History In Ink®  Historical Autographs


Theodore Roosevelt

Scroll down to see images of the item below the description


“I appreciate more than I can say what you have written on the first page of the book”

Theodore Roosevelt, 1858–1919.  26th President of the United States.  Typed Letter Signed, Theodore Roosevelt, one page, 6½” x 7¾”, on stationery of The Outlook, New York, [New York], July 12, 1911. 

Roosevelt writes to famed social work leader John Adams Kingsbury to thank him for a book, which Adams had inscribed to Roosevelt.  He mentions a luncheon of social workers that he had attended with Kingsbury two months before.  He writes, in full:  “It was very kind of you to send me on a copy of Dr. Smith’s book ‘The Spirit of American Government’, and I look forward with pleasure to reading it.  I appreciate more than I can say what you have written on the first page of the book, and I need not tell you how much I enjoyed the luncheon of the social workers which we had at the National Arts Club in May last.  It was fine to meet you all.  /  With all good wishes,  /  Sincerely yours . . . .”

The book was The Spirit of American Government: A Study of the Constitution: Its Origin, Influence and Relation to Democracy, which was published by J. Allen Smith, a professor of political science at the University of Washington, in 1907, during Roosevelt’s presidency.  Smith wrote that he intended the book “to trace the influence of our constitutional system upon the political conditions which exist in this country to-day.”

Kingsbury (1876–1956) was “one of the foremost social work leaders in the United States from 1911 until 1935.”  Arnold S. Rosenberg, The Rise of John Adams Kingsbury, 63 Pac. N.W.Q. 55, 55  (1972).  He was a supporter of Roosevelt, a member of Roosevelt’s Progressive “Bull Moose” Party.  In 1912, when Roosevelt ran a third-party candidacy for president, Kingsbury helped to convince him to include in the Progressive Party platform “the social and industrial minimums which were later endorsed by both [the Republican and Democratic Parties] and were made into federal law.”  Id.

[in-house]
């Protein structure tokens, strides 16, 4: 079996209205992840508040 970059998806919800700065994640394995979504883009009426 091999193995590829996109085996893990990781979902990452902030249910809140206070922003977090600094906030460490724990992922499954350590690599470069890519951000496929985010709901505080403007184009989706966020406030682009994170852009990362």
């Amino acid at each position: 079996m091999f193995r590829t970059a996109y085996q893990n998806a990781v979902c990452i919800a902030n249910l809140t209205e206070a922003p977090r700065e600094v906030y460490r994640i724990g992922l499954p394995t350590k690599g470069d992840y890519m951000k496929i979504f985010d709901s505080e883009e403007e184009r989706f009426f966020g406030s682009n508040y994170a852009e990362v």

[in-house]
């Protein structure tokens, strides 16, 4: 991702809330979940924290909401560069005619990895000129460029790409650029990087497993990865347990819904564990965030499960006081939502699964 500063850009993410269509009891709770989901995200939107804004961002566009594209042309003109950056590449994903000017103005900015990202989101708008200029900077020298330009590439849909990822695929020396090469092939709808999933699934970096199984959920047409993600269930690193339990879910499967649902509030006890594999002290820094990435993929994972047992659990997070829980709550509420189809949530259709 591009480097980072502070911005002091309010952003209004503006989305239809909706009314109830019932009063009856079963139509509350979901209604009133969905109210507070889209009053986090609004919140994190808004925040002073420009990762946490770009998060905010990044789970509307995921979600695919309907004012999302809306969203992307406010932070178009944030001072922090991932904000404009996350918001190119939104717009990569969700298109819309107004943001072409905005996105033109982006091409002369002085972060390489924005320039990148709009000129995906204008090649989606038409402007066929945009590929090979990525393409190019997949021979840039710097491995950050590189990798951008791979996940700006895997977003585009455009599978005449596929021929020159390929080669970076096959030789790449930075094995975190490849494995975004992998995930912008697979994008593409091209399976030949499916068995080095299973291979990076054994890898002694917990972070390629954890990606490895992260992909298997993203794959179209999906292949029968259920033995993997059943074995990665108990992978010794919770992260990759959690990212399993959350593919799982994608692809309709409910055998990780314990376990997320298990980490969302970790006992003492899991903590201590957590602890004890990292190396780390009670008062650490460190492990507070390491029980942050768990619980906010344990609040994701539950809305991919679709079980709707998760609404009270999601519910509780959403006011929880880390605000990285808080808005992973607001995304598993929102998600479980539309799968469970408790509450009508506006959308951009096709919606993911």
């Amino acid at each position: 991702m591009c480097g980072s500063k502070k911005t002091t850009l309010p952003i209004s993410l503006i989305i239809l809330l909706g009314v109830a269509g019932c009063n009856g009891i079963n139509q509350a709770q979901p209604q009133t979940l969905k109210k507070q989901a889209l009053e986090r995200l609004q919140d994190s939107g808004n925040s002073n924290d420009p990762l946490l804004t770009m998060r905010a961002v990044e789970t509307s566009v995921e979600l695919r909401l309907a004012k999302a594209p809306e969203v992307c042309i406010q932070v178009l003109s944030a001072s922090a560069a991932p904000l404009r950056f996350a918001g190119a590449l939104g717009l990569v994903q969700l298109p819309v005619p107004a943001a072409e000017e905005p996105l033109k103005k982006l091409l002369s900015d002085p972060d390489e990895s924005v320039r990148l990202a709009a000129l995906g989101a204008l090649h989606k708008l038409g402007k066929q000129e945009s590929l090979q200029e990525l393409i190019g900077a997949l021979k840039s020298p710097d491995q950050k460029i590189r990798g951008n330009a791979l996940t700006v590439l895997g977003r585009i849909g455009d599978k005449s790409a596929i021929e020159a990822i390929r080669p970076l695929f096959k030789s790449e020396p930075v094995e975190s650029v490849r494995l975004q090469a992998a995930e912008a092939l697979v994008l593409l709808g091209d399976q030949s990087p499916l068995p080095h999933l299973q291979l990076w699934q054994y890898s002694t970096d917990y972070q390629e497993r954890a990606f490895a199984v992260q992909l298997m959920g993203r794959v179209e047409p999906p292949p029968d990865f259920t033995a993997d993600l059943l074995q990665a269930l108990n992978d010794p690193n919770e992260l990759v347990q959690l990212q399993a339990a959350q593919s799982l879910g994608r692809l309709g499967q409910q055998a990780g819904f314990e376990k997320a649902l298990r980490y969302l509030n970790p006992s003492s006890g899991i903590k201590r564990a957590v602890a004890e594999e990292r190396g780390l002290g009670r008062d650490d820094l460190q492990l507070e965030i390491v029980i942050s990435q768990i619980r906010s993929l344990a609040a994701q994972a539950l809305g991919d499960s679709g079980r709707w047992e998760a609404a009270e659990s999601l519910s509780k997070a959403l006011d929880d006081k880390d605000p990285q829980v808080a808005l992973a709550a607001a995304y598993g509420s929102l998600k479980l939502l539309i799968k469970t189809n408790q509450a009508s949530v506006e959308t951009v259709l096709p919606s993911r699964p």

In 1911, when Roosevelt sent this letter, Kingsbury began a two-year stint as the director of the prestigious New York City Association for Improving the Condition of the Poor, after which he became the city’s Commissioner of Public Charities, which was the most important public welfare position in the country.  Kingsbury later served as a member of the executive committee of the New York State Charities Aid Association and as the secretary and a director of the Milbank Foundation, a health research agency.  After World War I, served as assistant director of general relief for the American Red Cross in France, and he organized American relief efforts in Serbia, touring Serbia on behalf of the Serbian Child Welfare Association of America, of which he was the director. 

Roosevelt has signed this letter with a large 3¾” black ink signature.  The letter has one normal horizontal mailing fold, which runs between the lines of text.  There is an apparent fingerprint stain at the lower left edge of the letter, well removed from the text, and a tiny pinpoint stain in the blank upper right corner.  The letter is in fine condition.



Click here to see more Roosevelt and Presidents items.






home  |  presidents  |  supreme court  |  american history  |  world history  |  contact us


© History In Ink, L.L.C.




 Registered Dealer # RD281